18. first . . . double—HORSLEY translates, "I will recompense . . . once and again"; literally, "the first time repeated": alluding to the two captivities—the Babylonian and the Roman. MAURER, "I will recompense their former iniquities (those long ago committed by their fathers) and their (own) repeated sins" (Jeremiah 16:11; Jeremiah 16:12). English Version gives a good sense, "First (before 'I bring them again into their land'), I will doubly (that is, fully and amply, Jeremiah 17:18; Isaiah 40:2) recompense."
carcasses—not sweet-smelling sacrifices acceptable to God, but "carcasses" offered to idols, an offensive odor to God: human victims (Jeremiah 19:5; Ezekiel 16:20), and unclean animals (Isaiah 65:4; Isaiah 66:17). MAURER explains it, "the carcasses" of the idols: their images void of sense and life. Compare Jeremiah 16:19; Jeremiah 16:20. Leviticus 26:30 favors this.
19, 20. The result of God's judgments on the Jews will be that both the Jews when restored, and the Gentiles who have witnessed those judgments, shall renounce idolatry for the worship of Jehovah. Fulfilled partly at the return from Babylon, after which the Jews entirely renounced idols, and many proselytes were gathered in from the Gentiles, but not to be realized in its fulness till the final restoration of Israel ( :-).
20. indignant protest of Jeremiah against idols.
and they (are) no gods— (Jeremiah 2:11; Isaiah 37:19; Galatians 4:8). "They" refers to the idols. A man (a creature himself) making God is a contradiction in terms. Vulgate takes "they" thus: "Shall man make gods, though men themselves are not gods?"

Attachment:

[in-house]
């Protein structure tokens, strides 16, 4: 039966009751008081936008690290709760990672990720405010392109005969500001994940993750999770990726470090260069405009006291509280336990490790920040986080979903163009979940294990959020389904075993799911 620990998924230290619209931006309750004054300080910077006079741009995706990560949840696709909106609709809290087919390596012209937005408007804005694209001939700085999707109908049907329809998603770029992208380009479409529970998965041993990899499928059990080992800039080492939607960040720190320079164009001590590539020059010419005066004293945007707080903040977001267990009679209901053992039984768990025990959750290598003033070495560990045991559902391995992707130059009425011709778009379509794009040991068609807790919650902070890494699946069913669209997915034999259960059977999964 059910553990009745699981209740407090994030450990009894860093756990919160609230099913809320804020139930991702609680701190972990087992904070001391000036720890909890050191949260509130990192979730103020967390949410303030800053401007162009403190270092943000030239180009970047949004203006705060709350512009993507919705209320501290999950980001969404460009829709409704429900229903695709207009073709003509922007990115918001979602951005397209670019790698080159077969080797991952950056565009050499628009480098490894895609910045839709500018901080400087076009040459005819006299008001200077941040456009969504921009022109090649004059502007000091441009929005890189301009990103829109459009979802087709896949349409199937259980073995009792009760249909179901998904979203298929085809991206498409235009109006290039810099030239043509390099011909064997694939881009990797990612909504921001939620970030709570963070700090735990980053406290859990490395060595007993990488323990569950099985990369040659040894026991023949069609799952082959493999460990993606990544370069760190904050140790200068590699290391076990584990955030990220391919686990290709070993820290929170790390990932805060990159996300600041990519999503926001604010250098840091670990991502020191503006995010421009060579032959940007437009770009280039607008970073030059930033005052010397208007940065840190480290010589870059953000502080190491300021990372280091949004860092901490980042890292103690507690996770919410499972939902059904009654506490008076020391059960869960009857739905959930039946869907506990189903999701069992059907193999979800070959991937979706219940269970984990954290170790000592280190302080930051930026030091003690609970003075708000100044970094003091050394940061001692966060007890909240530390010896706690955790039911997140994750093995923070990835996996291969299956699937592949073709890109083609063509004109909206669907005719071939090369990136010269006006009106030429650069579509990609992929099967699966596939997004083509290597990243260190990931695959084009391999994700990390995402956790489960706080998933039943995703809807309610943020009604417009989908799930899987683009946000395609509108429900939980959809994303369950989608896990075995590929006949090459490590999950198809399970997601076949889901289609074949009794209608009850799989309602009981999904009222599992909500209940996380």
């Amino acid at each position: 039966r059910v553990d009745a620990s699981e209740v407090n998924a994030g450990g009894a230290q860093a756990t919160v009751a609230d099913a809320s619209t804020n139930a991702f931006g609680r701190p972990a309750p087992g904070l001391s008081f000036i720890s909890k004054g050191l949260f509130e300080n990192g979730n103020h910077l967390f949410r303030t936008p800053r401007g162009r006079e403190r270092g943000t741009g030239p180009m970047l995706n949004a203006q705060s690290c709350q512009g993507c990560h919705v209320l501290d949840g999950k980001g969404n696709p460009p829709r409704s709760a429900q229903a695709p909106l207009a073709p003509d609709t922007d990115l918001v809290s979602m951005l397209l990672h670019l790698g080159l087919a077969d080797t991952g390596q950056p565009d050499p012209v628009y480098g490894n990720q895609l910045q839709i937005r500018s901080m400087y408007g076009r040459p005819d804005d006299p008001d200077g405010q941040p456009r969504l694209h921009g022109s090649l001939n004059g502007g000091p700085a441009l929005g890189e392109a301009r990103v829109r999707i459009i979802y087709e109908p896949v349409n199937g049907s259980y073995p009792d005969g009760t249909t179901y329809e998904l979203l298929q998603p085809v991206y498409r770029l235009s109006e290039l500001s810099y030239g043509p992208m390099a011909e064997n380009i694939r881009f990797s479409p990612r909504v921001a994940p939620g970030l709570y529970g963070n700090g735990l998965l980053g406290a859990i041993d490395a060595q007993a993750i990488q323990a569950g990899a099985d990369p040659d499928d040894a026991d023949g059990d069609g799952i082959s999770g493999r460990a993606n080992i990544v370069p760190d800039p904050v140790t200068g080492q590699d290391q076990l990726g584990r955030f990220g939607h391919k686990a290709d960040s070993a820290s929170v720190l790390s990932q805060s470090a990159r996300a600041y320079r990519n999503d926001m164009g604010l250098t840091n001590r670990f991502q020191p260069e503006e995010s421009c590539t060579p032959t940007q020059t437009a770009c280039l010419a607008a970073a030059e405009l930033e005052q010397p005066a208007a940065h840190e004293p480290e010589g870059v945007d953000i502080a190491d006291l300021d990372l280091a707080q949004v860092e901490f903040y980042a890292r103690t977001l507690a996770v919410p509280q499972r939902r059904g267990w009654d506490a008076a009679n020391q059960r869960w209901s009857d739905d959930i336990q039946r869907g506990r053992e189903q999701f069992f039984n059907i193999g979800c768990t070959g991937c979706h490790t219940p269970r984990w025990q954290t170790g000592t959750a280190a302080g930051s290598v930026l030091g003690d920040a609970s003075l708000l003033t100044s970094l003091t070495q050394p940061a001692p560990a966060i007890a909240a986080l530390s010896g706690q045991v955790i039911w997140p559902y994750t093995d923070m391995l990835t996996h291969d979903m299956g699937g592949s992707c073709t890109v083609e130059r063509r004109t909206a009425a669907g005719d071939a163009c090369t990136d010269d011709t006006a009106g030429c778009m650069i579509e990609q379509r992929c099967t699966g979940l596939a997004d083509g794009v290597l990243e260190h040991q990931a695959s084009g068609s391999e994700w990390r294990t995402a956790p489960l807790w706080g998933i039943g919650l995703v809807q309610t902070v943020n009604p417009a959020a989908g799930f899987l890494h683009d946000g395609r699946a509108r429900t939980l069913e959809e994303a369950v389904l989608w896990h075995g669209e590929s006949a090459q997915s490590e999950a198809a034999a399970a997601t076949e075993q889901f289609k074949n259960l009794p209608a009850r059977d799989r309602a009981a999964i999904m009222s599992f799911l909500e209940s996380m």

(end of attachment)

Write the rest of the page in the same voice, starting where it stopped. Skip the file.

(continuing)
21. Therefore—In order that all may be turned from idols to Jehovah, He will now give awful proof of His divine power in the judgments He will inflict.
this once—If the punishments I have heretofore inflicted have not been severe enough to teach them.
my name . . . Lord—Jehovah (Psalms 83:18): God's incommunicable name, to apply which to idols would be blasphemy. Keeping His threats and promises (Psalms 83:18- :).
These files are a derivative of an electronic edition prepared from text scanned by Woodside Bible Fellowship.
This expanded edition of the Jameison-Faussett-Brown Commentary is in the public domain and may be freely used and distributed.
Jamieson, Robert, D.D.; Fausset, A. R.; Brown, David. "Commentary on Jeremiah 16". "Commentary Critical and Explanatory on the Whole Bible". https://studylight.org/